In 1987, lung cancer surpassed breast cancer as the leading cause of cancer deaths among women in the United States. Smoking is directly responsible for 87 percent of all lung cancer cases in the United States.
There is much speculation about the reasons for this slower decline. Women may be affected differently than men by their nicotine addiction. They may be reluctant to give up an effective weight management tool for fear they will gain weight. Nicotine is quite effective in weight management because it increases metabolism and suppresses appetite. The behavior and rituals of smoking can provide an effective substitute for the hand-to-mouth behavior of eating.
Feel the burn
Although researchers have not proven a direct cause-and-effect relationship between exercise and a better mood, it is widely believed that by improving the fitness levels of our heart and lungs through regular physical activity, we can improve our mood. Furthermore, exercise boosts our self-esteem and self-confidence by giving us a sense of accomplishment and independence.
Preliminary results from a major study on depression conducted at Duke University show that intense physical activity rather than sustained regular exercise may be the most effective way to reduce feelings of depression, anger and fatigue. The study is part of a larger, five-year study comparing these three treatments for depression: A four-month exercise program, drug therapy and a combination of exercise and medication.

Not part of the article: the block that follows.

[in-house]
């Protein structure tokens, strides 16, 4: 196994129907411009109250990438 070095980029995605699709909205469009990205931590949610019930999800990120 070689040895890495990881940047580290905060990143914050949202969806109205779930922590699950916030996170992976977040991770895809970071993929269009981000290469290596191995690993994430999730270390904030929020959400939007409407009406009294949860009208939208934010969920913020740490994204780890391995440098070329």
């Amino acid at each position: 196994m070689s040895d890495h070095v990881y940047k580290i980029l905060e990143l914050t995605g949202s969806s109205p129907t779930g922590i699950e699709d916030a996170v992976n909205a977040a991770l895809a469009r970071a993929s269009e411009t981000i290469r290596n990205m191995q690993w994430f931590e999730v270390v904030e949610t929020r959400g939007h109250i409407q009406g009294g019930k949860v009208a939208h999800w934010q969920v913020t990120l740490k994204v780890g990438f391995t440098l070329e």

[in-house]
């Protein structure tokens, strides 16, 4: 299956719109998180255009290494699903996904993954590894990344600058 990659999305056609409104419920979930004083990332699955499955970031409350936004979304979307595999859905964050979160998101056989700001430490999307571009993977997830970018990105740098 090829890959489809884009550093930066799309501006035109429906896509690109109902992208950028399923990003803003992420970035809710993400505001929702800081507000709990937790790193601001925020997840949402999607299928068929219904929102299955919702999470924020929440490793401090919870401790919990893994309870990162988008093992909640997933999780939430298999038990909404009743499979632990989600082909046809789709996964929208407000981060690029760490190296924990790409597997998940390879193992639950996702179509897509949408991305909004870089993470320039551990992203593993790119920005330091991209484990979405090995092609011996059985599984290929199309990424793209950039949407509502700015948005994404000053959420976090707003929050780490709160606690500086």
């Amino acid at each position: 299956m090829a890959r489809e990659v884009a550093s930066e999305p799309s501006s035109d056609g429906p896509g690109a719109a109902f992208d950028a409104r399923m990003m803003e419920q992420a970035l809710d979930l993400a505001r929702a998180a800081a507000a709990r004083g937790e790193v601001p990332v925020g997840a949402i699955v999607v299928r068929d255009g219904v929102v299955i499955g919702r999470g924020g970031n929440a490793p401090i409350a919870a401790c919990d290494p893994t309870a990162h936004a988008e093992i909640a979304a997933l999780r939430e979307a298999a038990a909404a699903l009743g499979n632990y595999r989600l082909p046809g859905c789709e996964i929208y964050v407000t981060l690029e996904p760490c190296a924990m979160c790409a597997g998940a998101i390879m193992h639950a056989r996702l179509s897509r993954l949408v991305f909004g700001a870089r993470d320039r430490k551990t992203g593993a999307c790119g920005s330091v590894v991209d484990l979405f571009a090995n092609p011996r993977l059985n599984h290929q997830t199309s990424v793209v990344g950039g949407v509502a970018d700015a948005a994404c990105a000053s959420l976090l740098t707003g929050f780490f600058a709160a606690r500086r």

Talk about soothsaying. Ralph Della Ratta, senior managing director of McDonald & Co. Securities in Cleveland and manager of its corporate finance, recently accepted an honor on behalf of McDonald & Co. for 40 years of continuous support of the Achievement Centers for Children (McDonalds founder was one of the ACC founders). The afternoon of the event, Della Ratta and his wife had tea and fortune cookies. Della Rattas fortune read: If a true sense of value is to come forth, it must be through service.
Later, at the evening event, Della Ratta relayed those prophetic words. Were all in business and competitive, he says. But you can come together and work on something you believe in. At the end of the day, thats what community service is all about.